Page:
Games are great at engaging people for long periods of time, getting them involved, and, if we put it bluntly, influencing people’s behaviour through their very design. Something conspicuously missing from Design with Intent v.0.9 is a satisfactory treatment of the kinds of techniques for influencing user behaviour that can be derived from games and other ‘playful’ interactions. I hope to remedy this in DwI 1.0, so here’s a preview of the eleven patterns I’ve included in the new Ludic Lens on behaviour change: patterns drawn from games or modelled on more playful forms of influencing behaviour.
These aren’t original, by any means. People such as Amy Jo Kim (see her great presentation ‘Putting the fun in functional’), Sebastian Deterding, Francisco Inchauste, Jeremy Keith, Geke Ludden, and of course Ian Bogost have done work which explores this area from lots of different angles, and it also draws on decades of research in social psychology. Russell Davies’ Playful (which I really should have gone to!) looks like it was very pertinent here too. (Note, this lens doesn’t cover Game Theory-like patterns, some of which are indeed relevant to influencing user behaviour, but which I’ve chosen to group under a new ‘Machiavellian Lens’)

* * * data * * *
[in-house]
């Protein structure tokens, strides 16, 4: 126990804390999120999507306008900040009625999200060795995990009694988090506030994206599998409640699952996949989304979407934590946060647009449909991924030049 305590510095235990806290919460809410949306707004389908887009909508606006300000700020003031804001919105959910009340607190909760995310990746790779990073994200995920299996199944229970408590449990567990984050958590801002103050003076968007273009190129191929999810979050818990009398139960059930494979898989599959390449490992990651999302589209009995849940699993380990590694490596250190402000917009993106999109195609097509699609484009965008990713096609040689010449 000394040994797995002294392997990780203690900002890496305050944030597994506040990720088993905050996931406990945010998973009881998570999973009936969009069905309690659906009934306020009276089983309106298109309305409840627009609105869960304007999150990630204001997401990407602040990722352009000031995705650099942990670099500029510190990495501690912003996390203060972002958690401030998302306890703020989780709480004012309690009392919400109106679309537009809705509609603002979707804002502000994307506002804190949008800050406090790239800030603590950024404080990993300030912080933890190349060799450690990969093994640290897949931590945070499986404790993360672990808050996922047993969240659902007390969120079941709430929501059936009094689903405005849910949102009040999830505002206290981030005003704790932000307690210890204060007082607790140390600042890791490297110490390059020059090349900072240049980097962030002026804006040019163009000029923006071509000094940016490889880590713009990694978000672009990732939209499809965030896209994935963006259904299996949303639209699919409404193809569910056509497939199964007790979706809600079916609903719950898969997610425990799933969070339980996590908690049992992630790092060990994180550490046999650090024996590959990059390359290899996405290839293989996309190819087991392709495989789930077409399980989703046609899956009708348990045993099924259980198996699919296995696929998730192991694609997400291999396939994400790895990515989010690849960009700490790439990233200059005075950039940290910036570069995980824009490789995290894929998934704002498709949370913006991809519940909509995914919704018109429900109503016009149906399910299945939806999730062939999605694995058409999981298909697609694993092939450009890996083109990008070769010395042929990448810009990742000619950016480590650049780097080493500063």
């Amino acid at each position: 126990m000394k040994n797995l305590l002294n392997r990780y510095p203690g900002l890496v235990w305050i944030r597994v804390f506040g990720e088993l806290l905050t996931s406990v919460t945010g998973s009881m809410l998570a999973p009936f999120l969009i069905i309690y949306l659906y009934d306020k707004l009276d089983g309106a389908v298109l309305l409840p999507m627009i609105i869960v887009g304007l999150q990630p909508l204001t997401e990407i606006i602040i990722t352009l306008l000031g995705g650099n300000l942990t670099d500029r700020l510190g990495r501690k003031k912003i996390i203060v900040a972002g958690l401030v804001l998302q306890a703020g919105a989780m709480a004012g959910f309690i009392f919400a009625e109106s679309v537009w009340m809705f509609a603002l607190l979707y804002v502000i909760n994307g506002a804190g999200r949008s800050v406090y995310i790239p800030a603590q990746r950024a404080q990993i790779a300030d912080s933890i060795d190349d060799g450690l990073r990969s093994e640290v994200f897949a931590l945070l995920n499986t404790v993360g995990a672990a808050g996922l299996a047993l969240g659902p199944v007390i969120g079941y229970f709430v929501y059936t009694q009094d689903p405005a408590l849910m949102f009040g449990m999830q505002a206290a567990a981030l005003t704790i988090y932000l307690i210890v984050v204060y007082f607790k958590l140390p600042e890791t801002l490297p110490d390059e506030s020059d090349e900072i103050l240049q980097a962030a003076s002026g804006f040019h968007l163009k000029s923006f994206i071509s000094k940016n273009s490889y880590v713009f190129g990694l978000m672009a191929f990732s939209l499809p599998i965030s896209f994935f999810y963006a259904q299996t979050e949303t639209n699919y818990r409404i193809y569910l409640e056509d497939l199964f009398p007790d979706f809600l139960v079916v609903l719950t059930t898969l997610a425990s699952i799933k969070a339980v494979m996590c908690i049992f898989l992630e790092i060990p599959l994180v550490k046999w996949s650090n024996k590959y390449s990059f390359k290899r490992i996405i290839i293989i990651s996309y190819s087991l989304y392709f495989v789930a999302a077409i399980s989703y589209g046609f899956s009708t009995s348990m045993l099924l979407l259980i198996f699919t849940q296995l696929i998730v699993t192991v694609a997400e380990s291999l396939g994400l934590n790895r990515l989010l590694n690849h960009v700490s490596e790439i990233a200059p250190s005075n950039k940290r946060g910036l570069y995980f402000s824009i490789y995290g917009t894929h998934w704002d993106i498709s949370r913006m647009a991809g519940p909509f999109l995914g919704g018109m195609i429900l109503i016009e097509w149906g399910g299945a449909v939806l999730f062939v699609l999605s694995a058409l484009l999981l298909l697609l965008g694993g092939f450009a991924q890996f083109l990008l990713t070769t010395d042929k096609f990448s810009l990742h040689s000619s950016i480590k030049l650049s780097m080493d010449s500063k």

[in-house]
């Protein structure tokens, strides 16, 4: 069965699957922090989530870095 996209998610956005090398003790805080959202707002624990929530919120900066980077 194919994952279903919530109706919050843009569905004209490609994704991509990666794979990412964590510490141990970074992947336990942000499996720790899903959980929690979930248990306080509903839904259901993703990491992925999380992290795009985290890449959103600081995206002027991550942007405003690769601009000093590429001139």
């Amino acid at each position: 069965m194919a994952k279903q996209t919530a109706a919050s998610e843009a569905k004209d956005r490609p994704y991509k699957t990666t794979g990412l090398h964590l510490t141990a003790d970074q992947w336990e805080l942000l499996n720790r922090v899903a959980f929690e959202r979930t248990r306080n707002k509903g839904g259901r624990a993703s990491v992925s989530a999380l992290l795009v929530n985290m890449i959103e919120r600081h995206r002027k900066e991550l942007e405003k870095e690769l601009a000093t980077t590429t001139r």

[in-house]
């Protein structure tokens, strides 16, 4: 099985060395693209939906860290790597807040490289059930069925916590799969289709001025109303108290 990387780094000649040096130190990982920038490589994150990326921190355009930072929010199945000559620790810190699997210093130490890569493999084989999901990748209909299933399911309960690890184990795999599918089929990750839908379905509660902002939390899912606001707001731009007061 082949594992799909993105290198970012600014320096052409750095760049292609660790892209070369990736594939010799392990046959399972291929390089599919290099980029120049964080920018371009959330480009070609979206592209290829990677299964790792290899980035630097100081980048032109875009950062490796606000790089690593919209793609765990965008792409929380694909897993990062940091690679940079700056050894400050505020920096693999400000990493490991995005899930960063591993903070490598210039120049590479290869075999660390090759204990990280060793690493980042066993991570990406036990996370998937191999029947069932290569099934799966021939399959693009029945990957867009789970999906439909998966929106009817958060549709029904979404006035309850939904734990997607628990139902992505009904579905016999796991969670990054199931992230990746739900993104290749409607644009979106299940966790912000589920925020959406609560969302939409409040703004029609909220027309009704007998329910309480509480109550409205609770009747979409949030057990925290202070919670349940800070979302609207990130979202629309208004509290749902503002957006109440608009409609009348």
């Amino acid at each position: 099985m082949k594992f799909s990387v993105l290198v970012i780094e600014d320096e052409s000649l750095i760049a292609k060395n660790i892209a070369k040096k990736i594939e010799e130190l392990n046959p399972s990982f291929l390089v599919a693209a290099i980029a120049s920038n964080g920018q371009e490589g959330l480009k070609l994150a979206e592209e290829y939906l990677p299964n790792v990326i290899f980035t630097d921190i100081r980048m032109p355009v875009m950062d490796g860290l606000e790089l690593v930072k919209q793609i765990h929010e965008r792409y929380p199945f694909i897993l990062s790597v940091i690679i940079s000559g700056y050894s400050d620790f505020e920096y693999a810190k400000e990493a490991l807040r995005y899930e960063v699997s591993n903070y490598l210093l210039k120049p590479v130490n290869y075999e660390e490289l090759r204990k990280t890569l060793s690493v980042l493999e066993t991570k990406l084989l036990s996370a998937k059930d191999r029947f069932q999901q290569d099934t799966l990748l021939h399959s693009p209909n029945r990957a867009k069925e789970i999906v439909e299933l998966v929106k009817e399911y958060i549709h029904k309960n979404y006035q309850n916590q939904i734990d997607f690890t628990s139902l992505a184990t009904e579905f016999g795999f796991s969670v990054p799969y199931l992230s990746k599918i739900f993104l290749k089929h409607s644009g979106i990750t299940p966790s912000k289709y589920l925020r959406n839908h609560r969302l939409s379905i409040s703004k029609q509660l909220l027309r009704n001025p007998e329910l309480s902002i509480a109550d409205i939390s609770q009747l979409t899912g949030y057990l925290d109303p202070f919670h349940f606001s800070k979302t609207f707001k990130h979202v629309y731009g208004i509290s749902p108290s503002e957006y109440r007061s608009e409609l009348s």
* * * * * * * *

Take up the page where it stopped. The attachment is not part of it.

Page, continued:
My main interest here is to extract the design techniques as very simple design patterns or ‘gambits’* that can be applied in other design situations outside games themselves, where designers would like to influence user behaviour (along with the other Design with Intent techniques). So these are (at least at present) presented simply as provocations: a “What if…?” question plus an example. The intention is that the card deck version will simply have what you see here, while the online version will have much more detail, references, links and reader/user-contributed examples and comments.
Challenges & targets
What happens if you set people a challenge, or give them a target to reach through what they’re doing?
« Whoever laid out this coffee tub as a target for throwing coins knew a lot about influencing people to donate generously and enjoy it